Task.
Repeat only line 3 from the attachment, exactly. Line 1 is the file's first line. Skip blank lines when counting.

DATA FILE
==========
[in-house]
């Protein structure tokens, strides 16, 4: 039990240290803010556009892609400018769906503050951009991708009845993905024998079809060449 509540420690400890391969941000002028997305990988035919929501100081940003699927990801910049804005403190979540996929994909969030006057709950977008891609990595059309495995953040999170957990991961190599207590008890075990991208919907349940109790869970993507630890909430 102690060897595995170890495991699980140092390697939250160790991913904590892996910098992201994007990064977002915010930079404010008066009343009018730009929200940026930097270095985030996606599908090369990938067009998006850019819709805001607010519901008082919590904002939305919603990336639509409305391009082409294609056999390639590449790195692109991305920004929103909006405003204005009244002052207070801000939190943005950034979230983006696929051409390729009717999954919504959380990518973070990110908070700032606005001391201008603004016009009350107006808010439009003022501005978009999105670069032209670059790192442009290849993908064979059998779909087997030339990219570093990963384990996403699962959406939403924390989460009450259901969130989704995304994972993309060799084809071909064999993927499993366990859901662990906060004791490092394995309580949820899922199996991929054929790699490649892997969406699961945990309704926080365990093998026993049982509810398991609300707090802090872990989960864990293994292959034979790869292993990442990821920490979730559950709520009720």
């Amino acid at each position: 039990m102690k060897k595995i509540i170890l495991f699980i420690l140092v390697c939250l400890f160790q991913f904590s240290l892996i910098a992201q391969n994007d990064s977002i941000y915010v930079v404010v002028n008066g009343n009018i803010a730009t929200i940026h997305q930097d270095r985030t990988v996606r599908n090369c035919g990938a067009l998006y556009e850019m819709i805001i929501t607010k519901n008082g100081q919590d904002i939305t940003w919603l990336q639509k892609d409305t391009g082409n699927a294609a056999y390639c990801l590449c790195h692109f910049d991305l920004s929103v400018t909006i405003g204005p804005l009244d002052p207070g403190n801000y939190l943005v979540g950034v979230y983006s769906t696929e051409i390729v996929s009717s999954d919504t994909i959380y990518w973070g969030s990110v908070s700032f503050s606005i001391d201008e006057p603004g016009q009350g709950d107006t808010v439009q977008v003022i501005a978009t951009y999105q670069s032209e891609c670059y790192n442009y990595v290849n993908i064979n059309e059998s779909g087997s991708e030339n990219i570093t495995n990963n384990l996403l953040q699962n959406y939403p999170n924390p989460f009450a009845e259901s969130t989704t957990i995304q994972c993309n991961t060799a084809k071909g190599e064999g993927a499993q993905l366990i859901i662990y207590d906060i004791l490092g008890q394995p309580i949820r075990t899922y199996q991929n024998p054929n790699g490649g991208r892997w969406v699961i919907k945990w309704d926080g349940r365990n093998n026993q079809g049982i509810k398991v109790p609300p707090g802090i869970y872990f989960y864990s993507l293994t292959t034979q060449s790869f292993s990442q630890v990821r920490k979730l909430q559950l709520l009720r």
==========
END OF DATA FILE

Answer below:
């Amino acid at each position: 039990m102690k060897k595995i509540i170890l495991f699980i420690l140092v390697c939250l400890f160790q991913f904590s240290l892996i910098a992201q391969n994007d990064s977002i941000y915010v930079v404010v002028n008066g009343n009018i803010a730009t929200i940026h997305q930097d270095r985030t990988v996606r599908n090369c035919g990938a067009l998006y556009e850019m819709i805001i929501t607010k519901n008082g100081q919590d904002i939305t940003w919603l990336q639509k892609d409305t391009g082409n699927a294609a056999y390639c990801l590449c790195h692109f910049d991305l920004s929103v400018t909006i405003g204005p804005l009244d002052p207070g403190n801000y939190l943005v979540g950034v979230y983006s769906t696929e051409i390729v996929s009717s999954d919504t994909i959380y990518w973070g969030s990110v908070s700032f503050s606005i001391d201008e006057p603004g016009q009350g709950d107006t808010v439009q977008v003022i501005a978009t951009y999105q670069s032209e891609c670059y790192n442009y990595v290849n993908i064979n059309e059998s779909g087997s991708e030339n990219i570093t495995n990963n384990l996403l953040q699962n959406y939403p999170n924390p989460f009450a009845e259901s969130t989704t957990i995304q994972c993309n991961t060799a084809k071909g190599e064999g993927a499993q993905l366990i859901i662990y207590d906060i004791l490092g008890q394995p309580i949820r075990t899922y199996q991929n024998p054929n790699g490649g991208r892997w969406v699961i919907k945990w309704d926080g349940r365990n093998n026993q079809g049982i509810k398991v109790p609300p707090g802090i869970y872990f989960y864990s993507l293994t292959t034979q060449s790869f292993s990442q630890v990821r920490k979730l909430q559950l709520l009720r």